How did my $200 Seiko become worth $1200? How did my $200 Seiko become worth $1200?

How did my $200 Seiko become worth $1200?

Fergus Nash

Resale value is a can of worms like no other, turning the discussion of wristwatches from a matter of taste into an investments debate. On one end of the spectrum are people who are happy to buy watches at their retail price, because they’ve got no plans to sell them as soon as they’re paid for. On the other hand, you have people like this, who hoard a ridiculous number of popular watches only to flip them for an extortionate profit after they’ve been sitting in a safe for a few years. In my own collecting I’ve strived to be mindful of resale value when spending large sums on watches, but less so when it comes to something below the $500 AUD mark. So, you can imagine my surprise when I saw that a quartz Seiko I’d bought new in June 2020 for $200 was now selling for well over $1,000 more.

$200 Seiko

My introduction to the Seiko SGG735 began when I was craving a cheaper watch that I didn’t need to worry about while on holiday. I wanted something with a quartz movement, a sapphire crystal, at least 100m of water resistance, and some kind of quirky characteristic to feed my own tastes. As a big Seiko fan, the SGG735 popping up on my eBay search caught me completely off guard. Not only did it fulfil my list of prerequisites, but it was also made with a solid titanium case, and a titanium (albeit rather flimsy) bracelet. The specifications alone were mind-boggling for a recognisable brand below $200 AUD, and that’s even before considering how gorgeous the charcoal-grey dial looked with its yellow gold applied indices and hands.

$200 Seiko

When I got it, I slapped on a tan suede strap, and it just looked delicious. I couldn’t believe how good it looked for s0 little money, and in the following two years I would happily pick it back up, swapping between the suede, bracelet, and a rubber Barton strap without much more thought. It wasn’t until I was planning out an article about the best discontinued Seiko bargains (keep an eye out for that in the future) that I searched up the SGG735 on eBay, and this is what I saw:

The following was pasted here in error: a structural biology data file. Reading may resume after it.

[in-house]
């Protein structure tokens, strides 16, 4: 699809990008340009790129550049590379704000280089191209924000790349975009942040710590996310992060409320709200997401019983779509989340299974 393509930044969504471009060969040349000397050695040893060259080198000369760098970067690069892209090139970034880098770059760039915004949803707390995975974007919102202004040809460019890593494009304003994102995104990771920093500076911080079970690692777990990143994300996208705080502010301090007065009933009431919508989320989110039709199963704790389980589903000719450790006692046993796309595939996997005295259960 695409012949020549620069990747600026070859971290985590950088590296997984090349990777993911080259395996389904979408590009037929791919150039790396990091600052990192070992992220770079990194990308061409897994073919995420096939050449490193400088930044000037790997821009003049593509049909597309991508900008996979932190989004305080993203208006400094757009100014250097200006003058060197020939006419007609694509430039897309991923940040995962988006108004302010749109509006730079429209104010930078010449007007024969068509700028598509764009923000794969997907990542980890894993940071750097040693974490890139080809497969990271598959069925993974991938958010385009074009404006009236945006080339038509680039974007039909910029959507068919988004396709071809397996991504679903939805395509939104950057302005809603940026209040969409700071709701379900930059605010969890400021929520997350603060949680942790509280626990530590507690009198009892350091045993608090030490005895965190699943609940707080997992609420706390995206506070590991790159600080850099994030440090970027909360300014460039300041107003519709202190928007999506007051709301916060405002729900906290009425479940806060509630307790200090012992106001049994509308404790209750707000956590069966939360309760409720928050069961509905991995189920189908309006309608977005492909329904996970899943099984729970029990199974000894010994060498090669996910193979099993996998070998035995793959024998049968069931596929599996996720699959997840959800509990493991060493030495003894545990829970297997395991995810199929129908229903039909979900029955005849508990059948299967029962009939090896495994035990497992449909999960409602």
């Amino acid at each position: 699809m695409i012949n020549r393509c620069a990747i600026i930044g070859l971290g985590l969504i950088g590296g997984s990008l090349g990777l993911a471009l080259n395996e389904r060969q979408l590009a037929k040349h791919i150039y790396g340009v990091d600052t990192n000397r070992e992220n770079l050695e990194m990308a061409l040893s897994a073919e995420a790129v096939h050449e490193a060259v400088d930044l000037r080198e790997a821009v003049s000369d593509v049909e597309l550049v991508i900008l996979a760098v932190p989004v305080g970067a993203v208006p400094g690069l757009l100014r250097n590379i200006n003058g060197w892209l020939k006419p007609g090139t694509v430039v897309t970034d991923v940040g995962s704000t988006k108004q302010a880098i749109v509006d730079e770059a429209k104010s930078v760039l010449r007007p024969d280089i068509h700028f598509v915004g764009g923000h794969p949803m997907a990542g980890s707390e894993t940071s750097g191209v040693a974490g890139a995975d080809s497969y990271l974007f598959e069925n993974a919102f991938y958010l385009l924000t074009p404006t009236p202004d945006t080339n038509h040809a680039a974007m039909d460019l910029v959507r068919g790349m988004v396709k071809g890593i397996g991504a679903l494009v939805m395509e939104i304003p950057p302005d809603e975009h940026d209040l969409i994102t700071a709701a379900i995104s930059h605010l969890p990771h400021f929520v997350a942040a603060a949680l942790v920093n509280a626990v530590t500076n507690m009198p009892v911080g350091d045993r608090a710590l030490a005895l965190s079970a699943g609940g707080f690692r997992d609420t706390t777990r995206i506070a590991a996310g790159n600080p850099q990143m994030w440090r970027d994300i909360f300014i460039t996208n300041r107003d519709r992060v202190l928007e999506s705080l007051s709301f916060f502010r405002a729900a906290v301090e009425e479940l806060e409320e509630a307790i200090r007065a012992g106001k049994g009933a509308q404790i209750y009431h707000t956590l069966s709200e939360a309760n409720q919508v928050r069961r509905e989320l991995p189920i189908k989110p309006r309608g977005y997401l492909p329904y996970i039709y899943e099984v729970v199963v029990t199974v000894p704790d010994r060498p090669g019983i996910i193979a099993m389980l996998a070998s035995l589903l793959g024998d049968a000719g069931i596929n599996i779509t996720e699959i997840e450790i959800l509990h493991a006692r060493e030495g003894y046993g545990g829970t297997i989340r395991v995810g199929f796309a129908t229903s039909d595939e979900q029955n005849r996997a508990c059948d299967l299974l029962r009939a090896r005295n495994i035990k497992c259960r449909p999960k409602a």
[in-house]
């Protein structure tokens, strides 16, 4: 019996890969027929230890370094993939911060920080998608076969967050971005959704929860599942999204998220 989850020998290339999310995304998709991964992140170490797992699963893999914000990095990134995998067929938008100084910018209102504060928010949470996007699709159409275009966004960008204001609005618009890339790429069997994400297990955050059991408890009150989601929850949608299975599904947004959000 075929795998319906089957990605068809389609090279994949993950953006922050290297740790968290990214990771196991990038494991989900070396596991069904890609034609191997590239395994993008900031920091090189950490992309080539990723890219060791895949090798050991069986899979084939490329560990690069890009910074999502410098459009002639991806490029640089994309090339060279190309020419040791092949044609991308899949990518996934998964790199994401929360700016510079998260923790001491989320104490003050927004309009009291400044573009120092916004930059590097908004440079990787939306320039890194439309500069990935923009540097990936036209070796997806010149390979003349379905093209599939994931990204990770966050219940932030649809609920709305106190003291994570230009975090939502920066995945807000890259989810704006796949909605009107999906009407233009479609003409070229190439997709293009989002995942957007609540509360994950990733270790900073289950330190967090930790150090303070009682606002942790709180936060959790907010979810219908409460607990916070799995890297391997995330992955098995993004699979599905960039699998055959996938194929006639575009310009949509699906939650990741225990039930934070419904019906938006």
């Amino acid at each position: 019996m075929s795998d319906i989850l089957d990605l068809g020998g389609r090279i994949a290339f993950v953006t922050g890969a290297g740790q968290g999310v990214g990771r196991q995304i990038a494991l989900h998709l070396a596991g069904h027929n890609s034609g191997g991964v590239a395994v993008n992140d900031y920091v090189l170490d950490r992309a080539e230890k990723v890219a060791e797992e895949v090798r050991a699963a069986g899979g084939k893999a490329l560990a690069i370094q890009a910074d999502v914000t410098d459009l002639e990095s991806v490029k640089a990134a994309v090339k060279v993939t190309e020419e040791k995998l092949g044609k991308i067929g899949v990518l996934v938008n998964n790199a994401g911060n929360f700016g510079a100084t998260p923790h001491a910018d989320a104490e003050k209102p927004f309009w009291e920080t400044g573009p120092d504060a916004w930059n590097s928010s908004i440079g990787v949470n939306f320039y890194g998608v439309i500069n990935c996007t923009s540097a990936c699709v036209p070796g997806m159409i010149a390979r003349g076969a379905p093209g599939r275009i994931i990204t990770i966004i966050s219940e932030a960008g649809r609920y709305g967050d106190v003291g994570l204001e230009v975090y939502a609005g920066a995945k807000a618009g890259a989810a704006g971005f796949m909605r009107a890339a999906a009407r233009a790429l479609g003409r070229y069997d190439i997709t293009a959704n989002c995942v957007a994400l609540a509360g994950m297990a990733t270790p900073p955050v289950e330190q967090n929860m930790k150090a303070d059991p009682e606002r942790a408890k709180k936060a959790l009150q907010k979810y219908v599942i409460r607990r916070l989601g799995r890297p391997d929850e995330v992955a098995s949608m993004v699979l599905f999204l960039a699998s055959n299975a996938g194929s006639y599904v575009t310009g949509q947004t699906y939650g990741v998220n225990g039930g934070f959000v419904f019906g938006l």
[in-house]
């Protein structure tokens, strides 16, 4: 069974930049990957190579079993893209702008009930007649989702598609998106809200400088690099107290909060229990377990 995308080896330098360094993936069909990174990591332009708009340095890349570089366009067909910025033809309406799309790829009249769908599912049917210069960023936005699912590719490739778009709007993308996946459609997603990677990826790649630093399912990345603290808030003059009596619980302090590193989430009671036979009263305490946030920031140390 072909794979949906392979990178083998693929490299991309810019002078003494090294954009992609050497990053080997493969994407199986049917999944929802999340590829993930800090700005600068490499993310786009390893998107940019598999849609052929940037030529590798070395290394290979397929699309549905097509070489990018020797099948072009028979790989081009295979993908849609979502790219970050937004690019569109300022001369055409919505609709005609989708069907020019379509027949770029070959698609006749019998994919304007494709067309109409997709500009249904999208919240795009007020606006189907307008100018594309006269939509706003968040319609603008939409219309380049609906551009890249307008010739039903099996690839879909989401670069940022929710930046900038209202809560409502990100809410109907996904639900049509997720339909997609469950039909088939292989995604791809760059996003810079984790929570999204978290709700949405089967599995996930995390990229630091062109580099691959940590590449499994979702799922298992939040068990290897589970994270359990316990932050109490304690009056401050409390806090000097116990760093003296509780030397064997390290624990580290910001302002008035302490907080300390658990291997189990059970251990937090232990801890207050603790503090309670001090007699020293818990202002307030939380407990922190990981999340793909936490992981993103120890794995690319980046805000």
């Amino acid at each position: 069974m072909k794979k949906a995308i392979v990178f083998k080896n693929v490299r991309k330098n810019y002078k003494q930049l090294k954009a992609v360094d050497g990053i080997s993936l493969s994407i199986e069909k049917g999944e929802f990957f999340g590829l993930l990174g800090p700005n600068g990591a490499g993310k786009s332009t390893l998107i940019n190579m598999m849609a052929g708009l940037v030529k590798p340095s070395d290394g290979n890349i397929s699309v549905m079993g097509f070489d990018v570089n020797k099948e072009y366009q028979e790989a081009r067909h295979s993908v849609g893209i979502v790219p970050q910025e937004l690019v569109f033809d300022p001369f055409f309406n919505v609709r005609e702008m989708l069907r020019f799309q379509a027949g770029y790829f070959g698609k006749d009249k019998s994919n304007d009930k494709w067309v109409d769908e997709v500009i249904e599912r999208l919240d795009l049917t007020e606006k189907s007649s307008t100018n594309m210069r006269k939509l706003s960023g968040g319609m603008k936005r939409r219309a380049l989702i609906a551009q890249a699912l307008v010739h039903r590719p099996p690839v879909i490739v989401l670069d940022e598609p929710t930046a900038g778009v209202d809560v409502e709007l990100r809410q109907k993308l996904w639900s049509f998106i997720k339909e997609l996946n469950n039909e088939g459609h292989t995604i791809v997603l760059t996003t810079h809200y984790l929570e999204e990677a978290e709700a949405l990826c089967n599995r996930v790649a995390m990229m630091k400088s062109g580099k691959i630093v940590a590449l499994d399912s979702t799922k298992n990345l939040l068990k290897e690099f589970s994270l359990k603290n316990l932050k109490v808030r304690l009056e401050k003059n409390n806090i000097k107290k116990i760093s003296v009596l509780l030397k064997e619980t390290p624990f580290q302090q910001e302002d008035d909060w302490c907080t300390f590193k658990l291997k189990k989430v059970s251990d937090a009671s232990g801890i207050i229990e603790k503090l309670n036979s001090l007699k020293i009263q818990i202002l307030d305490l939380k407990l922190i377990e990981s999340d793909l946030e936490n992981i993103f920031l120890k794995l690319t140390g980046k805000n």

Now, this reference is technically the SGG731, which is the same watch but with silver dial details instead of gold. The SGG735 which I own isn’t for sale on eBay, but I did find a single one left in stock in Australia advertised for $699 AUD plus $49.99 for shipping. To be totally transparent and spoil the clickbait headline, I don’t believe this means I could sell my $200 Seiko for a $1,000 profit, but it does point out an interesting phenomenon that’s increasingly common among Seiko watches, and indeed any major watch brand.

The tipping point for Seiko as a brand was 2019/2020, discontinuing swathes of collections in favour of a more streamlined design approach that focused energy on automatic sports watches such as the Seiko 5 and Prospex lines. Whether due to inflation, the pandemic, or just market strategy, this coincided with Seiko moving away from the “bargain” reputation their lower-end watches held to a higher baseline of quality and consistency. Yes, we all miss the SARB033 which now commands four-figure prices from resellers, but for every spec-heavy value buy like the SARB and SGG735, there were dozens more references that weren’t as popular and just saturated Seiko stockists’ catalogues.

$200 Seiko

There are a few lessons to take away from this story, and the most positive one is that you really can get into the resale games at a low price point. Even though I got lucky with my Seiko, a collector with their ear to the ground can definitely work out which niche options stand to become in demand soon. Ultimately, I’m far too fond of my SGG735 to sell it, and unlike the Omega Planet Ocean I sold in January, there’s not enough dough wrapped up in it to worry.